Baseball Reference has a concise bio on Hill, and there's an incredible account at the Cool of The Evening website of how Hill's Winter ball teammates Ray Fosse (yes, THAT Ray Fosse, the one who was rammed in the 1970 All-Star Game by Pete Rose!) and John Morris tried to save his life.  Oklahoma native Danny Thompson passed away after a courageous four year battle with leukemia in Dec., 1976.  He was 29 years old. 

Danny's good friend, Harmon Killebrew, inspired the formation of the Danny Thompson Memorial Golf Tournament, which has become an annual event to raise funds for studying medical treatment against this disease. See this 1970 Sporting News feature (PDF).

Another strange coincidence in the camera shot is that one of my all-time favorite Twins is standing right next to Thompson: utility man Jerry Terrell.  Terrell was born in Waseca, Minnesota and went to high school in Waterville, Minnesota - a short drive from my hometown of New Prague. He was signed to a Twins contract after doing well in a tryout camp in 1968 (below, 1974 Topps Rookie Jerry Terrell).

Not long after that, he worked one summer with my oldest brother, Jim, in Le Center, Minnesota at a company that manufactured pool tables.  I remember brother Jim telling me how he casually asked Terrell near the end of one shift what he was doing after work.  Terrell replied "I have a game tonight,"  prompting my brother to ask "Who for?"  "For a townball allstar game, the starting pitcher," said a sheepish Terrell.

Jim opined that Terrell had to be the nicest guy ever to play for the Twins.  Boston Globe and ESPN baseball reporter Peter Gammons was quoted in Stew Thornley's fine book "Minnesotans In Baseball," saying if there were a baseball hall of fame for good guys, Jerry Terrell would be a first ballot pick.

I remember a Baseball Digest note on Terrell in the "Fans Speak Out" section from January, '74 that kind of made me puff out my chest, what with a fellow Minnesotan being praised for his rookie credentials.  Years later, I had a brush with Terrell while visiting the Kansas City Royals ballpark in the late 1980's, when he was working as a scout for the Royals.  

At one point, a foul line drive nearly took out my front teeth.  My buddy Al, seated next to me, nearly cold-cocked me upside the head as he turned an tried to catch the ball speeding murderously by.  "You almost took a right cross on that one!," said a smiling Terrell.   

Of course, there are others in this photo that are notable.  Pitchers Charley Walters, Dave Goltz and Dick Woodson and Tom "The Blade" Hall all left their mark: the former as a sportswriter, the latter three on the mound. Rick Dempsey went on to play for several fine Orioles teams in the 70's, while Charley Manuel managed the 2008 World Champion Philadelphia Phillies. Eric Soderholm, Dave Goltz and Jose Stennett were each chosen by The Sporting News for its future stars-studded 1968 Minor League Players of the Year Team. Jim Holt would be an on again / off again regular and DH for the Twins. And Hall of Fame pitcher Early Wynn is pictured in the front row, a coach on this team,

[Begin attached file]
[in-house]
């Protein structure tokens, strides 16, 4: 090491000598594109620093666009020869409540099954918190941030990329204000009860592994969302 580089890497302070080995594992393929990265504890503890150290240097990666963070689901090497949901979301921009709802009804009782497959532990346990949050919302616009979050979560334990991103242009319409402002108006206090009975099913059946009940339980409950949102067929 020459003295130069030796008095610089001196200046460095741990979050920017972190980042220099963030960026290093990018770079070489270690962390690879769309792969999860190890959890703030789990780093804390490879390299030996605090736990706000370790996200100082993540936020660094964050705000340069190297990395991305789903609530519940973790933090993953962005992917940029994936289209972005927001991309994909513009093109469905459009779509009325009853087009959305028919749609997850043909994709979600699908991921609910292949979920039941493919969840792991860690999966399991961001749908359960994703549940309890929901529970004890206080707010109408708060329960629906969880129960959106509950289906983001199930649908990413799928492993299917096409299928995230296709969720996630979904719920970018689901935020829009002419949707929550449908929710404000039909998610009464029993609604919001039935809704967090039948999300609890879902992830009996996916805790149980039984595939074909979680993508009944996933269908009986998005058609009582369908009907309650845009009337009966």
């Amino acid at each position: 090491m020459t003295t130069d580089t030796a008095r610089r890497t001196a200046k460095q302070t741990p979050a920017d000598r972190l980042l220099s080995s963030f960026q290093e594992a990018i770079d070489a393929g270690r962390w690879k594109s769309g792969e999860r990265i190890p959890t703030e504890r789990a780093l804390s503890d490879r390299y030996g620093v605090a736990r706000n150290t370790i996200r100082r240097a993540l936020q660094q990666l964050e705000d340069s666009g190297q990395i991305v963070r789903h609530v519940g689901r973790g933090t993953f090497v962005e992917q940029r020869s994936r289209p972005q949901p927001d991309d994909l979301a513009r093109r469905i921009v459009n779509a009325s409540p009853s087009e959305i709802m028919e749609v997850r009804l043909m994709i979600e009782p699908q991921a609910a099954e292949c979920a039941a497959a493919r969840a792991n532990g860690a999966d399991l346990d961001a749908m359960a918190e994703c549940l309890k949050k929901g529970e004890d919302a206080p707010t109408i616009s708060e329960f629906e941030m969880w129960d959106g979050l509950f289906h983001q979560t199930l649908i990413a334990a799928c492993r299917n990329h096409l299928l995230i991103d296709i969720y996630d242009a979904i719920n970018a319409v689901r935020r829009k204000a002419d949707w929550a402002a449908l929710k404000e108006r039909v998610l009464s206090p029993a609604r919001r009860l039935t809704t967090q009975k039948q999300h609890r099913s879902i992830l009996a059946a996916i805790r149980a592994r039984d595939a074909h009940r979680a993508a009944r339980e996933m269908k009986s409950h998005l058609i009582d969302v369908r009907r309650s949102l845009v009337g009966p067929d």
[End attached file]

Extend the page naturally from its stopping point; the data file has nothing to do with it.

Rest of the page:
But these end up trivial details, with the heart of the matter elsewhere -  at least for me. 

And yes, my brother did come back from Vietnam to live a wonderful and productive life.  Probably holding one of his grandchildren at this very moment.

Twinkler Out! 
1968 Florida State League St. Petersburg Twins

Age B T Ht Wt DoB Birthplace
Robert Alexander 23 R R 6' 2.0" 183 Mar 5, 1945 San Diego, CA, US
Steve Brye 19 R R 6' 0.0" 190 Feb 4, 1949 Alameda, CA, US
Jerry Cram 20 R R 6' 0.0" 180 Dec 9, 1947 Los Angeles, CA, US
Rick Dempsey 18 R R 6' 0.0" 190 Sep 13, 1949 Fayetteville, TN, US
Dave Goltz 19 R R 6' 4.0" 200 Jun 23, 1949 Pelican Rapids, MN, US
Vernon Gove 20 L R 6' 2.0" 181 1948
Bill Hahn 21 L L 6' 3.0" 205 Nov 26, 1946
Tom Hall 20 L L 6' 0.0" 150 Nov 23, 1947 Thomasville, NC, US
Dennis Heger 21 S R 6' 3.0" 210 Sep 23, 1946
Herman Hill 22 L R 6' 2.0" 190 Oct 12, 1945 Tuskegee, AL, US
Mike Holbrook 20 R R 6' 1.0" 185 1948
Jim Holt 24 L R 6' 0.0" 180 May 27, 1944 Graham, NC, US
Charlie Manuel 24 L R 6' 4.0" 195 Jan 4, 1944 Northfork, WV, US
George Mitterwald 23 R R 6' 2.0" 195 Jun 7, 1945 Berkeley, CA, US
Ben Proulx 18 R R 6' 1.0" 190 Oct 22, 1949 Live Oak, FL, US
Gary Reierson 23 R R 6' 0.0" 195 1945
Rick Renick 24 R R 6' 0.0" 188 Mar 16, 1944 London, OH, US
Franklyn Sands 19 R R 5' 11.0" 165 Dec 2, 1948 Nassau, BS
Eric Soderholm 19 R R 5' 11.0" 187 Sep 24, 1948 Cortland, NY, US
Jose Stennett 22 L R 5' 11.0" 161 Oct 24, 1945
Buzz Stephen 23 R R 6' 4.0" 205 Jul 13, 1944 Porterville, CA, US
Jerry Terrell 21 R R 5' 11.0" 165 Jul 13, 1946 Waseca, MN, US
Danny Thompson 21 R R 6' 0.0" 183 Feb 1, 1947 Wichita, KS, US
Lanny Vessell 24 R R 5' 7.0" 150 1944
Charlie Walters 21 R R 6' 4.0" 190 Feb 21, 1947 Minneapolis, MN, US
Kenneth Wirell 25 R R 6' 5.0" 205 1943
Dick Woodson 23 R R 6' 5.0" 205 Mar 30, 1945 Oelwein, IA, US
Bill Zepp 21 R R 6' 2.0" 185 Jul 22, 1946 Detroit, MI, US
Generated 11/28/2013.